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Orson Welles: Interviews (Conversations with Filmmakers Series) Paperback – February 20, 2002
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After Hollywood had turned its back on him, Orson Welles became better known as a raconteur than as a film director, and something of a TV talk-show staple. As such, he seems a natural subject for University Press of Mississippi's series of interviews with filmmakers. The earliest of the 15 conversations collected here come from mass-market magazines, such as the Saturday Evening Post, dating from when Welles was the theatrical wunderkind who panicked the nation with his War of the Worlds radio show. But the later colloquies, mostly from film journals and many translated into English for the first time here, are the most substantial, as the erudite, evasive, egotistical, and entertaining Welles discusses everything from Shakespeare to politics. There are some glaring inconsistencies between one interview and another, but Welles' probable lies are fascinating in themselves. Peter Bogdanovich's book-length Welles interview beats this collection in overall depth; but these diverse talks from throughout the course of four decades offer an appropriately multifaceted view of the protean Welles. Gordon Flagg
Copyright © American Library Association. All rights reserved --This text refers to an out of print or unavailable edition of this title.
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An array of interviews, profiles, and press conferences tracing the half century that this multidimensional film director and actor was in the public eye
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Top customer reviews
Your reaction to this man and what he says is your own, I highly recomend this to you. From a point of view looking at how the book is compiled and the editor's job this book still maintains a 5-star rating. It is well put together from interviews that span his tumultuous career. Fantastic.
I watched Citizen Kane again just before this arrived from Amazon. I read the book and then I saw one of Welles' later movies F for Fake (criterion and very highly recomended.) and that made the book and movies come to life in new and great ways.
do yourself a favor and check them out! There is nothing like hearing what the artists have to say about their work! University Press of Mississippi has a very broad series of books with interviews of film makers. I recomend, as well, takign a look at them!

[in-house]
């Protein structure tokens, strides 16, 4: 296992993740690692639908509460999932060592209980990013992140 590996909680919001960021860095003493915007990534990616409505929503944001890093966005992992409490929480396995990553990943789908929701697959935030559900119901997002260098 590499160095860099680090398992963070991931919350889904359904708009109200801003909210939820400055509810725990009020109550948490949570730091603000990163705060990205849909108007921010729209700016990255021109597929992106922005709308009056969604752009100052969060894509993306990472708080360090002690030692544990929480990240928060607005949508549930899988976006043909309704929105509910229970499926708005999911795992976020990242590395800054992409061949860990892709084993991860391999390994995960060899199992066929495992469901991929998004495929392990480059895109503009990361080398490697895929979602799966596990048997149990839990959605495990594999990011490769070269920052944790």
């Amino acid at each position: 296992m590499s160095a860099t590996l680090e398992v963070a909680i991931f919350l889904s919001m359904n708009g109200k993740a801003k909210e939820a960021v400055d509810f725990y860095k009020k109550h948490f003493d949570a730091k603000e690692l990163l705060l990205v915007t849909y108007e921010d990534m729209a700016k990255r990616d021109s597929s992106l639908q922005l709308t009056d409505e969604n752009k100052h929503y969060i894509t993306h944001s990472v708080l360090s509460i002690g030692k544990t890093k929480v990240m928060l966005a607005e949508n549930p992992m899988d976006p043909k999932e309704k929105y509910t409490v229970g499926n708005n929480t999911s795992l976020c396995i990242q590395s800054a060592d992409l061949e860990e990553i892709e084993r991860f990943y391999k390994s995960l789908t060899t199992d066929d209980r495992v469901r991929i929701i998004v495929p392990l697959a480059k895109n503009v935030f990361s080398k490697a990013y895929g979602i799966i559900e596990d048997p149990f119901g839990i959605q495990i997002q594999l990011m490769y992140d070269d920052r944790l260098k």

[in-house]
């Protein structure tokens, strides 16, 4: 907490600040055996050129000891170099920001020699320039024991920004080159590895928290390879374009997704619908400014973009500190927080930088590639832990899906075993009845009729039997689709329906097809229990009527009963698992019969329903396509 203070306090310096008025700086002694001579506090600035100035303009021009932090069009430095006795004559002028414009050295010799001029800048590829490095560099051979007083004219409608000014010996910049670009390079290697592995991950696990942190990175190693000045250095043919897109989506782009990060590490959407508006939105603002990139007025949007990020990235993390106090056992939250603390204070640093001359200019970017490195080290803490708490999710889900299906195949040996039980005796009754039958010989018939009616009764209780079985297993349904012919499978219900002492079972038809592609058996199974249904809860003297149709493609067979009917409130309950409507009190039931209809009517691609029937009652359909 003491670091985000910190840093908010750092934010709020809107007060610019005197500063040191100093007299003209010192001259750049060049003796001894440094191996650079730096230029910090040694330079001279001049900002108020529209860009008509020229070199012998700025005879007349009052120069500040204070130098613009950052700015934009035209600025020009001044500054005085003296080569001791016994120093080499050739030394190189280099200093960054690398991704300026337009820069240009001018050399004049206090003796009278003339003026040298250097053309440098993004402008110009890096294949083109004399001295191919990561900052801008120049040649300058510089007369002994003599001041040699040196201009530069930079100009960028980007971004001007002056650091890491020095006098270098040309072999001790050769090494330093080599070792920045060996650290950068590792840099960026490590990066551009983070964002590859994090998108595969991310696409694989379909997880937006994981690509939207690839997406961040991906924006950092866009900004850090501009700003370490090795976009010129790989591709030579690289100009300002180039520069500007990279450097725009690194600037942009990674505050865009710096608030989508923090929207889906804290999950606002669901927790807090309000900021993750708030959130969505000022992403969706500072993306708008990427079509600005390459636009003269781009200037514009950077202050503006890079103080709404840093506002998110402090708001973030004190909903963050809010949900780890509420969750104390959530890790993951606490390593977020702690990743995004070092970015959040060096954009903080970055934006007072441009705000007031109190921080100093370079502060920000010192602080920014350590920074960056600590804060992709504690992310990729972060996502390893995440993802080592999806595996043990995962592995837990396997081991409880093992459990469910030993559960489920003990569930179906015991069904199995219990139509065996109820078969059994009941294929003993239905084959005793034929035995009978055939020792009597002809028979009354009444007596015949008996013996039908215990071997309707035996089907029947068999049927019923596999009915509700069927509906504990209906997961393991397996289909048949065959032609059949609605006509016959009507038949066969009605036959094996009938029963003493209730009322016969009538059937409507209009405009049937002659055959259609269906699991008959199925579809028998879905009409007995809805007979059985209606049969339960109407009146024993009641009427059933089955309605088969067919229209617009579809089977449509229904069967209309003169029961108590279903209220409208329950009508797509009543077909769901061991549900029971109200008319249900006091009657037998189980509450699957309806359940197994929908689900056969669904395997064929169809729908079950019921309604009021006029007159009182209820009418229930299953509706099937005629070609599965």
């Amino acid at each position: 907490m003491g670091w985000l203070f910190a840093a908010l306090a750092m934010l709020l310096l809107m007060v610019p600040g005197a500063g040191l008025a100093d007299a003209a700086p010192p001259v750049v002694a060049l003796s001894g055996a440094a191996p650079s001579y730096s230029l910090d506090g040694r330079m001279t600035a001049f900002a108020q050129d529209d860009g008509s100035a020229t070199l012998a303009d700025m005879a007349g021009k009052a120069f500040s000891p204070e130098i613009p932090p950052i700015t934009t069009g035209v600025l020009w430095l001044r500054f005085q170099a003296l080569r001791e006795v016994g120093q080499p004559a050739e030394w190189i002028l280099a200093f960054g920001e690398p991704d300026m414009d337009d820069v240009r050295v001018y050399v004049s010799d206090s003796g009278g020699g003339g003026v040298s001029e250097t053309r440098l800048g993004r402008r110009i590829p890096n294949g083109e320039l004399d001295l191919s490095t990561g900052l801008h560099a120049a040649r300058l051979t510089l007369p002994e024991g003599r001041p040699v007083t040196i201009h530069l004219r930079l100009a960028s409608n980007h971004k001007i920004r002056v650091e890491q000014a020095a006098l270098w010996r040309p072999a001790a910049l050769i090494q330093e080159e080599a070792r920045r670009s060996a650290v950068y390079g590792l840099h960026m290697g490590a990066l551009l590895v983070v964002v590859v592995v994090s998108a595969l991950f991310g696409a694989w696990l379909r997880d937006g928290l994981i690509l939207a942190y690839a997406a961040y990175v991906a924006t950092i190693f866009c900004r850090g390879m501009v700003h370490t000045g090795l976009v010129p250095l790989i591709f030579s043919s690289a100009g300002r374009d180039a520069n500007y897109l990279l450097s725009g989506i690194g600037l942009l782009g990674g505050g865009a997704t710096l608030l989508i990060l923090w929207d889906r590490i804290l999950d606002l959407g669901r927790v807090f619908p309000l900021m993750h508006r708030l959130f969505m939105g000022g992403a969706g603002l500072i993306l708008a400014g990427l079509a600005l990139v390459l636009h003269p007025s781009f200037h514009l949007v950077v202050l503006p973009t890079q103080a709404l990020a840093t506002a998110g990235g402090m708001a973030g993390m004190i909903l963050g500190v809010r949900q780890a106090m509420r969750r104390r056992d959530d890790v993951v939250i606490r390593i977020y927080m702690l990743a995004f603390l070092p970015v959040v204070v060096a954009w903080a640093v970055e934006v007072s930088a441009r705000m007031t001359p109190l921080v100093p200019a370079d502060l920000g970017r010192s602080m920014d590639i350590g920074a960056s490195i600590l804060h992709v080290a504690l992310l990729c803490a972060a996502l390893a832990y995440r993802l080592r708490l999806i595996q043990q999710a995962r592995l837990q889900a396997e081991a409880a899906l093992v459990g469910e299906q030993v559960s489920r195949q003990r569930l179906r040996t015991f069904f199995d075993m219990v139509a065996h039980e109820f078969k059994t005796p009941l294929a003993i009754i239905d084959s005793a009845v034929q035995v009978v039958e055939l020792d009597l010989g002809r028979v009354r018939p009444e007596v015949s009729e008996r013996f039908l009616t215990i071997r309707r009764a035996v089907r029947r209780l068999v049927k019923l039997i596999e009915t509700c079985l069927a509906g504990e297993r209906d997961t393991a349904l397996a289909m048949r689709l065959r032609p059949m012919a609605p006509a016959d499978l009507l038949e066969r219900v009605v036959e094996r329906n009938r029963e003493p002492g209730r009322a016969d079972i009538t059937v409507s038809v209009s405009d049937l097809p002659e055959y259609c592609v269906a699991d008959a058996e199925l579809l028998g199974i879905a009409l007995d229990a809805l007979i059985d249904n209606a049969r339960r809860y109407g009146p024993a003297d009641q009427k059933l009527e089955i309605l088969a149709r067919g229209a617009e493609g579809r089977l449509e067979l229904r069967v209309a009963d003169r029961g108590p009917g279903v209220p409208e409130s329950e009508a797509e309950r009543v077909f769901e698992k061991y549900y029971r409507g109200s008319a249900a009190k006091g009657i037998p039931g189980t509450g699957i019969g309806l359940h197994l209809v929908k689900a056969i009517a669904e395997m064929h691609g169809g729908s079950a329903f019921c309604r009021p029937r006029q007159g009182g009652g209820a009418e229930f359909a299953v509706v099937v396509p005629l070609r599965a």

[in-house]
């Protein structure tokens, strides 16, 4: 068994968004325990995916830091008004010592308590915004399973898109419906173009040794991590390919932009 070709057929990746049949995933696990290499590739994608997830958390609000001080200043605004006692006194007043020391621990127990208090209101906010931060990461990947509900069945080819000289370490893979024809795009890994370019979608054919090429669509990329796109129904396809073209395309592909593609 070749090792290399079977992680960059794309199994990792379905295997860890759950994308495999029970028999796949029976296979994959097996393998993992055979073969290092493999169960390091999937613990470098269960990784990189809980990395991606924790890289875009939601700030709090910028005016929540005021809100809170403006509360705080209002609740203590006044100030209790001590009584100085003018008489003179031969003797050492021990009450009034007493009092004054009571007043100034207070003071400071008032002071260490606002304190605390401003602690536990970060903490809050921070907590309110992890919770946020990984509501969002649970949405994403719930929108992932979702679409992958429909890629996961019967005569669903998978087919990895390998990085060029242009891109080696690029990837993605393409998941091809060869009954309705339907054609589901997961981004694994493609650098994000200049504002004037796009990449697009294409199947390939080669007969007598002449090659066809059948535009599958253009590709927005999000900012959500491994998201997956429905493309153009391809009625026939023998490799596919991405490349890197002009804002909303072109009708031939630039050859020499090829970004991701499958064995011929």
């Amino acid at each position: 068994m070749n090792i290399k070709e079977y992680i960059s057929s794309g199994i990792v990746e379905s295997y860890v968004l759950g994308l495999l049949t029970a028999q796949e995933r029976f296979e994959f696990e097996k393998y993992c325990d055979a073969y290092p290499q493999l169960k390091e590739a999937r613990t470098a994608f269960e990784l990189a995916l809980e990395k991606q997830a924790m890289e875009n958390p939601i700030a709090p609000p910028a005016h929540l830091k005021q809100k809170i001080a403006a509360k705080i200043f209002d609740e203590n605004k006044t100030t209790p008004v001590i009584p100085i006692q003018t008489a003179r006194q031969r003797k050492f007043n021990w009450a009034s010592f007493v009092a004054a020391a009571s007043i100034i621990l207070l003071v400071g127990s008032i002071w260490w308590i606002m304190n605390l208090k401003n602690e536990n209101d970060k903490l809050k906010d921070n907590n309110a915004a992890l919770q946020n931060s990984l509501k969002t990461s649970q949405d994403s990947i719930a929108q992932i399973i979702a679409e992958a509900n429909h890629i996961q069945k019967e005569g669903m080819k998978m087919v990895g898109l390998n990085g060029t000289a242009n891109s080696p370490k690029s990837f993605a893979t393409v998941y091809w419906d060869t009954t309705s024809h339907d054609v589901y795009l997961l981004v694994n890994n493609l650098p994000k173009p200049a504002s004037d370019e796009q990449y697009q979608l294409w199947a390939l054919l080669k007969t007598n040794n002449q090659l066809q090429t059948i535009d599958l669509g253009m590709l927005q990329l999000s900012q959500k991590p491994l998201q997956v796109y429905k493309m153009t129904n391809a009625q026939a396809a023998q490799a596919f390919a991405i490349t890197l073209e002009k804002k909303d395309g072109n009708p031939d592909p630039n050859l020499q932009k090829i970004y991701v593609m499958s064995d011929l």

The issue of translation, however, brings up a major problem I had. Four pieces were originally published in French, including two lengthy interviews co-conducted by the famed critic and theorist, Andre Bazin. All four are credited as being translated for this collection by Alisa Hartz. Nowhere does the editor indicate whether the interviews were conducted in English or French. Bazin's forward to the second of his interviews makes clear that it was conducted in English. Assuming this was so of all four interviews, it would mean the interviews were translated into French for their original publication and then re-translated into English for this volume, taking us two removes away from Welles' original words. Did the editor make an effort to find any original English transcripts or recordings, if they existed? I would like to have known that. Was any special effort made by the translator, when re-translating back into English, to try and capture Welles' particular style of speaking? The editor's failure to address this issue is a sore point for me. (One can, of course, turn to Peter Bogdanovich's collection of Welles interviews, "This is Orson Welles," Da Capo Press/1998, to read how Welles told some of the same stories to yet another interviewer.)
Also, minor problems stem from the constant accumulation of tantalizing hints of Welles projects-in-the-works and varying states of completion. A reference to a completed version of "Moby Dick," which Welles supposedly directed for English television, is left hanging. In more than one interview he insists that "Don Quixote" is almost finished. In one piece it is stated that he bought back "It's All True" from RKO and in the next, nearly two years later, it is stated he is still trying to find money to buy it back. He claims to have written a third of Howard Hawks' famous gender-bending comedy, "I Was a Male War Bride" and also claims that much of Buster Keaton's footage in Charlie Chaplin's "Limelight" was cut out by Chaplin. Were these claims corroborated in any way? Some explanatory footnotes would have been helpful throughout the book. Granted, other books have come along to straighten all this out, and I'm admittedly asking too much of the editor here to add to his own considerable task. But since I don't have the books that might answer the questions raised by these tidbits, I can't help but feel hungry for more.
Even so, there's tons of good material to savor, including an item about H.G. Wells suing Orson Welles over the "War of the Worlds" radio broadcast. There are plenty of Welles' thoughts, both positive and negative, on other film directors, including such predecessors as John Ford and Alfred Hitchcock, such contemporaries as John Huston and Nicholas Ray, and such successors as Stanley Kubrick. Welles admits he would have sold his soul to play "The Godfather." His passion for Shakespeare got me to wondering what Gore Vidal, another voracious reader of the classics, thought of Welles and if they ever even met. Sure enough, at the end of the book, there's a piece by Vidal called, "Remembering Orson Welles," which answered my questions. So I recommend the book highly, despite my reservations.